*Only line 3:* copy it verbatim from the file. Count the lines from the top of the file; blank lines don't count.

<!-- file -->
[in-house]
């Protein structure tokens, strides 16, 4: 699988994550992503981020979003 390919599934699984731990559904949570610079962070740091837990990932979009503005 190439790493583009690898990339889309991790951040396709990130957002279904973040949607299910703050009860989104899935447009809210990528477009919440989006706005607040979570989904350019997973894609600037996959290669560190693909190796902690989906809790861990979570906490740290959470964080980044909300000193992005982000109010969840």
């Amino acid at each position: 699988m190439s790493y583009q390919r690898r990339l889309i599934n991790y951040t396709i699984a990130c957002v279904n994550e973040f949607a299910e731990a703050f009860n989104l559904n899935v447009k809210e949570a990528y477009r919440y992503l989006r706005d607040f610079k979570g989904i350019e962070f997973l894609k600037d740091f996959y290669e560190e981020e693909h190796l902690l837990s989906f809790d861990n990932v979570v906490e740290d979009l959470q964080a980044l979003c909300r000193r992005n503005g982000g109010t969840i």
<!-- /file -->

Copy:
């Amino acid at each position: 699988m190439s790493y583009q390919r690898r990339l889309i599934n991790y951040t396709i699984a990130c957002v279904n994550e973040f949607a299910e731990a703050f009860n989104l559904n899935v447009k809210e949570a990528y477009r919440y992503l989006r706005d607040f610079k979570g989904i350019e962070f997973l894609k600037d740091f996959y290669e560190e981020e693909h190796l902690l837990s989906f809790d861990n990932v979570v906490e740290d979009l959470q964080a980044l979003c909300r000193r992005n503005g982000g109010t969840i």